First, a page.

The biggest crack in the earth became visible at the now-infamous townhall meeting in February, orchestrated by the mayor to give voice to public opinion about the city manager search.

In a local version of the racially-polarized O.J. Simpson verdict, at that meeting a stark verbal picture was painted of a white community clearly threatened by the changing demographic face of Savannah and a black community which in some ways still seems mired in ‘60s-era grievances and rhetoric.

It was incredibly depressing, and frankly quite shocking in its depiction of a community torn apart at the most fundamental levels and not entirely living in the 21st century.

Another crack in the wall -- literally -- came over the last week when City Manager Rochelle Small-Toney threatened to fire Police Chief Willie Lovett after he went to the media with complaints about the decrepit and dangerous facilities in which his officers have been forced to work on a daily basis for years.

That the threat against the well-respected Lovett came in the middle of a protracted violent crime wave which clearly demands the police department's full attention wasn't lost on an outraged public.

That Mayor Johnson initially chose to back up his city manager rather than neutrally moderate the debate also wasn't lost on observers.

Perhaps what is most immediately problematic for city officials -- other than the likely lawsuits over the health effects of the mold which has grown due to the neglect of basic repair -- is that Special Purpose Local Option Sales Tax money exists, and has existed, specifically to build a new public safety building.

Indeed, Lovett's frustration has been shared by several previous chiefs who also warned of the dangers of forcing officers to work in a compromised health situation and who also knew the funds existed to correct the problem.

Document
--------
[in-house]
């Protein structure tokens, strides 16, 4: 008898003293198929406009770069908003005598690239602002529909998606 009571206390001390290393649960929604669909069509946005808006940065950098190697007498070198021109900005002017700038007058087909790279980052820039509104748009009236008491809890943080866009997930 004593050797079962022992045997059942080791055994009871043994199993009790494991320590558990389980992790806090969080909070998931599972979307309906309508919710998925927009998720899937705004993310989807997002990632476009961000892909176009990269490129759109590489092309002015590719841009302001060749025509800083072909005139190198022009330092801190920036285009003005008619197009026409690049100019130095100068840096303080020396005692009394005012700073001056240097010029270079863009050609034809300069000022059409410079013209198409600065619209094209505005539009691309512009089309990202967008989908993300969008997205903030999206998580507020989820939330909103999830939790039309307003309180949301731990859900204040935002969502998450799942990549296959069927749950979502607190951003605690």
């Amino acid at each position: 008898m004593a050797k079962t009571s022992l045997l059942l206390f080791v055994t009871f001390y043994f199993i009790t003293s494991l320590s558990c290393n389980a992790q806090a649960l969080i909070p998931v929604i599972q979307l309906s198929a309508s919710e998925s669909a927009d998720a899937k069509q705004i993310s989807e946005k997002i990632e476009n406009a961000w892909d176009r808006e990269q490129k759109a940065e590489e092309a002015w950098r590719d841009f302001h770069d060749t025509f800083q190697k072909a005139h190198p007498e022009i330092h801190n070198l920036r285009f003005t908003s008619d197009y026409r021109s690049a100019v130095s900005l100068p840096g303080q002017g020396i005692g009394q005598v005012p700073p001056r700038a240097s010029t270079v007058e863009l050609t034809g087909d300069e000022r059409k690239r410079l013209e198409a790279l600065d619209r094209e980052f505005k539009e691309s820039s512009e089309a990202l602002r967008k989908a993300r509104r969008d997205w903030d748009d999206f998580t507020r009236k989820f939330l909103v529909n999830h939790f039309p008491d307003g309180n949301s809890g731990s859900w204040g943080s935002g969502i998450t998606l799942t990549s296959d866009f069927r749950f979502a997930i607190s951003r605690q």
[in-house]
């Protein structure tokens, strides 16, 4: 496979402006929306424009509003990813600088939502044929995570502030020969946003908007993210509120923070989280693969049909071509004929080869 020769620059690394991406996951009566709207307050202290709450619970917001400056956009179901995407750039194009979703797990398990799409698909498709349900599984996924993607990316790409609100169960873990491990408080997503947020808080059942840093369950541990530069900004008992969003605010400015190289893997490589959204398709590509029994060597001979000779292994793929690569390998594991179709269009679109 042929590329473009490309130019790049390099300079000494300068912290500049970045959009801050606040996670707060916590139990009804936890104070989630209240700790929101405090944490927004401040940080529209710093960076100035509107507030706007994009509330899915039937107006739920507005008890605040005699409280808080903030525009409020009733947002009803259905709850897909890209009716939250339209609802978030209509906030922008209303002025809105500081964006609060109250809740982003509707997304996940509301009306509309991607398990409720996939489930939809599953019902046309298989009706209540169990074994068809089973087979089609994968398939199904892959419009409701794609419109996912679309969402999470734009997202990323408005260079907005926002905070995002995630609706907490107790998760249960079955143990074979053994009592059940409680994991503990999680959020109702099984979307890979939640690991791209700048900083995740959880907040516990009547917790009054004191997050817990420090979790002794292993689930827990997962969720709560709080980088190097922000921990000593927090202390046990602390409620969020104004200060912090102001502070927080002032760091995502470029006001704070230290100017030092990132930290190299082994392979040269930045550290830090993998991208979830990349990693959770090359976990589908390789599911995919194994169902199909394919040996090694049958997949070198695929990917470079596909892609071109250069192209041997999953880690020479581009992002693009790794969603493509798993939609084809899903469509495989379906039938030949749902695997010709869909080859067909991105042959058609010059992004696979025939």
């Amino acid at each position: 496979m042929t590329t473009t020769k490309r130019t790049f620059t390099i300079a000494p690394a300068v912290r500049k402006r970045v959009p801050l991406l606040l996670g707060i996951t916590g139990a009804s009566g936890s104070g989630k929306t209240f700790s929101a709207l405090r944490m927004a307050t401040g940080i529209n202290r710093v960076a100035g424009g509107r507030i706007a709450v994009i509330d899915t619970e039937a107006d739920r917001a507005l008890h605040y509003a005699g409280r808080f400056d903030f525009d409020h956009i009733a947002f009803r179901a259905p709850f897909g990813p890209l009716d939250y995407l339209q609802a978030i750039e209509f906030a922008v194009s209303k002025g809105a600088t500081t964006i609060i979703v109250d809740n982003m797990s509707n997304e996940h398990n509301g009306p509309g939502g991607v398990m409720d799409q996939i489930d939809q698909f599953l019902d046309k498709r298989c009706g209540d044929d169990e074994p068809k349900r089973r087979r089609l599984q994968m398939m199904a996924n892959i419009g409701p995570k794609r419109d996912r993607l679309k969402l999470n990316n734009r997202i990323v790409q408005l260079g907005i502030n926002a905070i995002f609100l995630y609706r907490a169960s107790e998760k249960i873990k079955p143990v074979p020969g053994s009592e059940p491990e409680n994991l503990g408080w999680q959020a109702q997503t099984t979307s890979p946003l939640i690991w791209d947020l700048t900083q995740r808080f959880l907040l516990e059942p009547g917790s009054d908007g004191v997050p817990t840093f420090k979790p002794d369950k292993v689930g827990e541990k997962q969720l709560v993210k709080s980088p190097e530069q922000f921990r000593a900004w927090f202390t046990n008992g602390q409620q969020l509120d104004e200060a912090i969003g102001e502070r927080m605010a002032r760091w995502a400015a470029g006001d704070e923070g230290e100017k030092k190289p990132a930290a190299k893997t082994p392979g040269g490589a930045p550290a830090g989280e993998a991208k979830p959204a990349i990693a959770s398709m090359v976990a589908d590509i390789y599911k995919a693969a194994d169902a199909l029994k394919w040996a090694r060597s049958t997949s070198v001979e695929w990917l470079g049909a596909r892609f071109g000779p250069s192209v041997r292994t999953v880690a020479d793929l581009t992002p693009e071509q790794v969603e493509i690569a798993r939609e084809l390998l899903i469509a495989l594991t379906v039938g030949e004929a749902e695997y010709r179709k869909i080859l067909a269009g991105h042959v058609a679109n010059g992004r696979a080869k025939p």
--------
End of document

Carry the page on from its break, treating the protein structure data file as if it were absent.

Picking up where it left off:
What's the hold-up on the proper use of those taxpayer funds? That remains to be seen.

One thing we know for sure: We live in a city where an alderwoman was bailed out by taxpayers to the tune of $50,000-plus when her home was damaged by water, while our police are expected to work with rainwater leaking on their heads because city council won't do the right thing and help them out.

For some, the leaks are fixed. For others...

And this is the fault line I was talking about: The cold hard truth is that not everyone supports the police as much as you or I might, especially when the police are doing their job well.

When police chiefs are dedicated to arresting criminals, as Chief Lovett seems to be, it can make politicians look bad in comparison.

And it also puts the ball squarely in the court of city aldermen, county commissioners, judges and the district attorney to make sure those criminals are actually convicted and put in jail -- something which many elected officials are reluctant to do for various reasons.

Police chiefs tend to wield a great deal of power in any circumstance. But a chief of Lovett's stature, in today's Savannah, is especially powerful given the rapid recent decline in the overall credibility of many local officials.

Simply put, Chief Lovett is a threat to some people because he is one of the very few local leaders that everyone still trusts. Or almost everyone, apparently.

The ramifications of this particular seismic event are possibly dire.








About The Author

Jim Morekis

Jim Morekis

A native Savannahian, Jim has been editor-in-chief of Connect Savannah for 15 years. The University of Georgia graduate is also a travel writer, authoring regional guides in the Moon handbook series... more


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